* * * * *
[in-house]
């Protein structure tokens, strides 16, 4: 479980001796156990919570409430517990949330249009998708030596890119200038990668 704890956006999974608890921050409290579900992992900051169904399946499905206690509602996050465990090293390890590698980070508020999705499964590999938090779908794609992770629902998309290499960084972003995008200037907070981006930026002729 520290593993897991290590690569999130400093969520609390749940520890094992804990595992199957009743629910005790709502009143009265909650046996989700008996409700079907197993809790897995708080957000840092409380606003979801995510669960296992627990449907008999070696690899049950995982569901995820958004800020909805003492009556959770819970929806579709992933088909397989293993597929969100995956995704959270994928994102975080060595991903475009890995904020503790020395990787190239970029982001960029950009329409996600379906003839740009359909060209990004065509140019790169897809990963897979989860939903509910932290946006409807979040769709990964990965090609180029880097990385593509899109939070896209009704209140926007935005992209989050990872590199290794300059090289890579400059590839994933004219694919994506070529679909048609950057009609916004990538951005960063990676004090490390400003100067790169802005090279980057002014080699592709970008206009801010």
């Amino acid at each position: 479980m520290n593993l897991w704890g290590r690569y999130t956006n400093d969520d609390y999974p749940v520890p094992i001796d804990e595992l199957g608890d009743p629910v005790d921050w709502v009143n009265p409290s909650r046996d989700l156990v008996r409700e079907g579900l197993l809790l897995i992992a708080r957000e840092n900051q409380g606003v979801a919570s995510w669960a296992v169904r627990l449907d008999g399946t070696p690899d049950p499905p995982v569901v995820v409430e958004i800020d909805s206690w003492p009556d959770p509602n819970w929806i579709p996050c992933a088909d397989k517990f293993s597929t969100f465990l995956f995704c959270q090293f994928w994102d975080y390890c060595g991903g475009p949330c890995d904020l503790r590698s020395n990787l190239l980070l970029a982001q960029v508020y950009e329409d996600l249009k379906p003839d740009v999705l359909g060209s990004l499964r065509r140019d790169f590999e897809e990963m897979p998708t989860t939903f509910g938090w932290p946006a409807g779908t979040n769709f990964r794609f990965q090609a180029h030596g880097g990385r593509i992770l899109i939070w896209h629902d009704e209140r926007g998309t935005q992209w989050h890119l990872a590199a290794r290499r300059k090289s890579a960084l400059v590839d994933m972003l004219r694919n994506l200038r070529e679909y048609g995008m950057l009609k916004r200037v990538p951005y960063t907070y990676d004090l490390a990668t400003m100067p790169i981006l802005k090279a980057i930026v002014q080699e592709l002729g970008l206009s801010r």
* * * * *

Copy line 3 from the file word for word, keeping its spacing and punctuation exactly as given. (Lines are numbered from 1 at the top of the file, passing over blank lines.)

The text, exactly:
């Amino acid at each position: 479980m520290n593993l897991w704890g290590r690569y999130t956006n400093d969520d609390y999974p749940v520890p094992i001796d804990e595992l199957g608890d009743p629910v005790d921050w709502v009143n009265p409290s909650r046996d989700l156990v008996r409700e079907g579900l197993l809790l897995i992992a708080r957000e840092n900051q409380g606003v979801a919570s995510w669960a296992v169904r627990l449907d008999g399946t070696p690899d049950p499905p995982v569901v995820v409430e958004i800020d909805s206690w003492p009556d959770p509602n819970w929806i579709p996050c992933a088909d397989k517990f293993s597929t969100f465990l995956f995704c959270q090293f994928w994102d975080y390890c060595g991903g475009p949330c890995d904020l503790r590698s020395n990787l190239l980070l970029a982001q960029v508020y950009e329409d996600l249009k379906p003839d740009v999705l359909g060209s990004l499964r065509r140019d790169f590999e897809e990963m897979p998708t989860t939903f509910g938090w932290p946006a409807g779908t979040n769709f990964r794609f990965q090609a180029h030596g880097g990385r593509i992770l899109i939070w896209h629902d009704e209140r926007g998309t935005q992209w989050h890119l990872a590199a290794r290499r300059k090289s890579a960084l400059v590839d994933m972003l004219r694919n994506l200038r070529e679909y048609g995008m950057l009609k916004r200037v990538p951005y960063t907070y990676d004090l490390a990668t400003m100067p790169i981006l802005k090279a980057i930026v002014q080699e592709l002729g970008l206009s801010r």